Rounding Decimal Calculator + Online Solver With Free Steps

The Rounding Decimal Calculator rounds any given decimal number to the desired number of digits. It uses the standard rounding rules to do this.

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What Is the Rounding Decimal Calculator?

The Rounding Decimal Calculator is an online tool that uses the standard rounding rules to round any decimal number to the specified number of digits.

The calculator interface consists of two text boxes labeled “round” and “decimal places.” In the first one, you enter the decimal number. In the second one, you enter the number of decimal places to which you want to round that decimal number.

How To Use the Rounding Decimal Calculator?

You can use the Rounding Decimal Calculator to round any decimal number to n digits by simply entering the decimal number and the number of digits to keep. Follow the step-by-step guidelines below to use the calculator correctly.

Step 1

Enter the decimal number in the first text box, “round.

Step 2

Enter the number of decimal places to keep in the second text box, “decimal places.”

Step 3

Press the Submit button to get the results.


The results show as an extension to the calculator’s interface and contain two sections named “Decimal form” and “Number line.” The former is the rounded decimal result, while the latter depicts it on the number line.

How Does the Rounding Decimal Calculator Work?

The Rounding Decimal Calculator works by following the standard rounding rules for decimal numbers. Let us take a look at those below.

Rounding Rules for Decimal Numbers

Suppose n is the number of decimal places to round to and is not equal to the number of decimal digits in the given number. Then, the only digit of interest is the one right after the n$^\textsf{th}$ decimal digit. Let us call this the n+1 decimal digit. 

Depending on the value of this n+1 digit, there are a total of four possible actions based on three rules:

  1. n + 1 is greater than 5: The value of the n$^\textsf{th}$ digit increases by 1.
  2. n + 1 is smaller than 5: The value of the n$^\textsf{th}$ digit remains unchanged.
  3. n + 1 is the last decimal digit and equal to 5: If the value of the n$^\textsf{th}$ digit is an odd number, then it increases by one. If the value of the n$^\textsf{th}$ digit is an even number, then it remains unchanged.

Five as the Pivot

Our goal when rounding numbers is to keep the rounding error minimum.

Consider the sequence of digits 0–9 (ten digits with no perfect middle). However, notice that if 0 is the n+1 digit, it does not contribute anything because 5.1230 and 5.123000 are the same as 5.123! 

The above fact allows us to eliminate 0 from the sequence. Now, we have 1–9 (nine digits and a perfect middle at 5). Therefore, 5 is a logical pivot for our rounding decision.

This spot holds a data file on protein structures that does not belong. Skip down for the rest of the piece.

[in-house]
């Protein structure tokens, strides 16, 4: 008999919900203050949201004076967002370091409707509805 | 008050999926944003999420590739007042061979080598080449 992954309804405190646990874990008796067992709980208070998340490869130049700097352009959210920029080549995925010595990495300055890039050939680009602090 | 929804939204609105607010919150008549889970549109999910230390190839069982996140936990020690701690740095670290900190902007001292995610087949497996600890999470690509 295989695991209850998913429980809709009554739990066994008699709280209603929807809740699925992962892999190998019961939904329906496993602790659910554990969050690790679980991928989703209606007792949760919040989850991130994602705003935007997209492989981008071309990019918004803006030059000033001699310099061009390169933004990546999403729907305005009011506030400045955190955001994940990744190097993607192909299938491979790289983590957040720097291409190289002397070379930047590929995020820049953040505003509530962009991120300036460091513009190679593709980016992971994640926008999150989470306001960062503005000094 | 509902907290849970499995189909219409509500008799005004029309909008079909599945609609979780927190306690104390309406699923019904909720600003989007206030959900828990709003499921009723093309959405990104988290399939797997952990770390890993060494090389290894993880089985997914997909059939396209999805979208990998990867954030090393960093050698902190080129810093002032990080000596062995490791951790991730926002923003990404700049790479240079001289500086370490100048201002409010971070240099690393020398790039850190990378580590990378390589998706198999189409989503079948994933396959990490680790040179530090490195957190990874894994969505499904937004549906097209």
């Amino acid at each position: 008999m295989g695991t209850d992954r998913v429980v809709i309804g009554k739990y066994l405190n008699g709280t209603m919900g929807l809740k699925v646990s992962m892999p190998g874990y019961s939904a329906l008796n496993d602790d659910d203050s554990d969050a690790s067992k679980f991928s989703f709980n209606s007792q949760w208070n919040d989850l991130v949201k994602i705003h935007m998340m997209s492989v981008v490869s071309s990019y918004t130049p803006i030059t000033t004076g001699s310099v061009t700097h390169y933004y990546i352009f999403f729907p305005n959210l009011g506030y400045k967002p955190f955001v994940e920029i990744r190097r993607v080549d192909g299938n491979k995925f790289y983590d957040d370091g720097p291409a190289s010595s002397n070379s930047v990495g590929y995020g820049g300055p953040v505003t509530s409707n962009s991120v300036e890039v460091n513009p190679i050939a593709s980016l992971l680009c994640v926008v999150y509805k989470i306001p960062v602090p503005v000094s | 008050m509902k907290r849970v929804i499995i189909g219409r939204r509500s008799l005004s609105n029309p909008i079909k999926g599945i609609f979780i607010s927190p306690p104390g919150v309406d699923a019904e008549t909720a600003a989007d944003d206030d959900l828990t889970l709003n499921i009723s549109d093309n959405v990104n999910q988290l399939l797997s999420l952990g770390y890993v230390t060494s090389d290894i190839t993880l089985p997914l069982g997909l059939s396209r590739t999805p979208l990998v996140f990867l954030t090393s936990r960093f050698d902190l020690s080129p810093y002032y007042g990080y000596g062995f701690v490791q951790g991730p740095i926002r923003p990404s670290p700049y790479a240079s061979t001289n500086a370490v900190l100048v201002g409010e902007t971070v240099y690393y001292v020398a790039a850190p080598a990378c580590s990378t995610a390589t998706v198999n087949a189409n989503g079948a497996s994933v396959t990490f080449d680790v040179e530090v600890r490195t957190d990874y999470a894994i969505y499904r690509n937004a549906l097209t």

Verifying Rules 1 and 2

Consider that you want to round the following numbers to one decimal place: 1.74 and 1.76. Now you have two choices for both numbers: keep the first decimal digit (7) unchanged or increase it to 8. Let us check the error for both numbers:

  • For 1.74, 4 < 5, so it would become 1.7 when rounded, which gives an error of |1.7 – 1.74| = 0.04. If we instead rounded up to 1.8, the error would be |1.8 – 1.74| = 0.06, which is greater than 0.04!
  • For 1.76, 6 > 5, so it would be 1.8 when rounded, which gives an absolute error of 0.04. If we instead kept it at 1.7, the error would be 0.06, which is greater than 0.04!

Therefore, the first two rules are valid and minimize the rounding error.

Understanding Rule 3

What if the n+1 digit is 5? In this case, we will get the same error whether we leave the n$^\textsf{th}$ digit unchanged or increase it. For example, consider 7.55. To round to one decimal place, we can go with either 7.5 or 7.6 because both give the same absolute error of 0.5.

However, if we made rules like “always round up” or “always round down,” the total rounding error would stack. A better choice would be to round down half of the time (-0.5 error) and up the other half (+0.5 error). That way, we would hopefully average out the rounding error.

The next question is how to maximize our chances of averaging out the error. Notice that the n$^\textsf{th}$ digit can be 0–9. This sequence has the same number of even (0, 2, 4, 6, 8) and odd numbers (1, 3, 5, 7, 9). What if we rounded down on even and up on odd-numbered values of the n$^\textsf{th}$ digit? Well, we just described Rule 3!

It is also sometimes called “the rule of 5.” If the n+1 digit is not the last decimal digit, consider all digits after it and use either Rule 1 (most probable) or Rule 2.

Solved Example

Example 1

Round 3.43551975 to one, three, five, and seven decimal places.


For one decimal place, we can see that the second decimal digit is 3. Since 3 < 5, we round down to 3.4.

For three decimal places, notice that the third and fourth decimal digits are both 5. However, the fourth decimal digit is not the last one, so we cannot apply Rule 3. We can see that the lost decimal part is 0.51975 > 0.5, so we use Rule 1 and round up to 3.436.

For five decimal places, the 6th digit is 9 > 5, so we round up to 3.43552 (per Rule 2).

For seven decimal places, see that the seventh and eighth digits are 7 and 5, and 5 is the last digit. Thus, we must use Rule 3. Since 7 is an odd number, we round up to get 3.4355198.

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